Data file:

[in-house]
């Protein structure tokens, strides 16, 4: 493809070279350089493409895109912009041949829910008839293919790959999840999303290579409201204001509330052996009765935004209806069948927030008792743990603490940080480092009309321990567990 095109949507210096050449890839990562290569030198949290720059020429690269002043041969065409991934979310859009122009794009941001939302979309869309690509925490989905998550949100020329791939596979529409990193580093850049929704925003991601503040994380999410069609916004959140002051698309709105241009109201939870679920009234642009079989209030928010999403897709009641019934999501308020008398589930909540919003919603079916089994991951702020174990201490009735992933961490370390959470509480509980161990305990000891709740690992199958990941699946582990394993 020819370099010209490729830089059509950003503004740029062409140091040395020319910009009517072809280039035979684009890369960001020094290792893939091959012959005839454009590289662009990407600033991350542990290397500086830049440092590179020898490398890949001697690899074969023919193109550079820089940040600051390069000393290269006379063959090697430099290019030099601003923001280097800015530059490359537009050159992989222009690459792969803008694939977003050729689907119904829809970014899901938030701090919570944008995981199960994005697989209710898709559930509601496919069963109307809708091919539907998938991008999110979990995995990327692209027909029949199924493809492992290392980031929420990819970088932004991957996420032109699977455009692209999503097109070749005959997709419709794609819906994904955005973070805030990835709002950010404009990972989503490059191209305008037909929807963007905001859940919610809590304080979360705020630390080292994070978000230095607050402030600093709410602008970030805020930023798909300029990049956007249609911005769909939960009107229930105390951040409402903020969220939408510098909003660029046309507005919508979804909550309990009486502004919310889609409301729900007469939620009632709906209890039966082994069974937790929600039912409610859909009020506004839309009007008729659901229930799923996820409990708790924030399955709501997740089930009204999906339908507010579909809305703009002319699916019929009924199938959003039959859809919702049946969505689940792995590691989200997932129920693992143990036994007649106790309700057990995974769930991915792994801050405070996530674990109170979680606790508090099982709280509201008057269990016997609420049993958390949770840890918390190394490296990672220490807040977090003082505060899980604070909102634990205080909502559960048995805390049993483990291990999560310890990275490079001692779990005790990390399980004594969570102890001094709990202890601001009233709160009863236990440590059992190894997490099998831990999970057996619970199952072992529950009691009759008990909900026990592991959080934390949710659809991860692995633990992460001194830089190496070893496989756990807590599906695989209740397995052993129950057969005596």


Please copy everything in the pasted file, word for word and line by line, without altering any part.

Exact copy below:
[in-house]
């Protein structure tokens, strides 16, 4: 493809070279350089493409895109912009041949829910008839293919790959999840999303290579409201204001509330052996009765935004209806069948927030008792743990603490940080480092009309321990567990 095109949507210096050449890839990562290569030198949290720059020429690269002043041969065409991934979310859009122009794009941001939302979309869309690509925490989905998550949100020329791939596979529409990193580093850049929704925003991601503040994380999410069609916004959140002051698309709105241009109201939870679920009234642009079989209030928010999403897709009641019934999501308020008398589930909540919003919603079916089994991951702020174990201490009735992933961490370390959470509480509980161990305990000891709740690992199958990941699946582990394993 020819370099010209490729830089059509950003503004740029062409140091040395020319910009009517072809280039035979684009890369960001020094290792893939091959012959005839454009590289662009990407600033991350542990290397500086830049440092590179020898490398890949001697690899074969023919193109550079820089940040600051390069000393290269006379063959090697430099290019030099601003923001280097800015530059490359537009050159992989222009690459792969803008694939977003050729689907119904829809970014899901938030701090919570944008995981199960994005697989209710898709559930509601496919069963109307809708091919539907998938991008999110979990995995990327692209027909029949199924493809492992290392980031929420990819970088932004991957996420032109699977455009692209999503097109070749005959997709419709794609819906994904955005973070805030990835709002950010404009990972989503490059191209305008037909929807963007905001859940919610809590304080979360705020630390080292994070978000230095607050402030600093709410602008970030805020930023798909300029990049956007249609911005769909939960009107229930105390951040409402903020969220939408510098909003660029046309507005919508979804909550309990009486502004919310889609409301729900007469939620009632709906209890039966082994069974937790929600039912409610859909009020506004839309009007008729659901229930799923996820409990708790924030399955709501997740089930009204999906339908507010579909809305703009002319699916019929009924199938959003039959859809919702049946969505689940792995590691989200997932129920693992143990036994007649106790309700057990995974769930991915792994801050405070996530674990109170979680606790508090099982709280509201008057269990016997609420049993958390949770840890918390190394490296990672220490807040977090003082505060899980604070909102634990205080909502559960048995805390049993483990291990999560310890990275490079001692779990005790990390399980004594969570102890001094709990202890601001009233709160009863236990440590059992190894997490099998831990999970057996619970199952072992529950009691009759008990909900026990592991959080934390949710659809991860692995633990992460001194830089190496070893496989756990807590599906695989209740397995052993129950057969005596």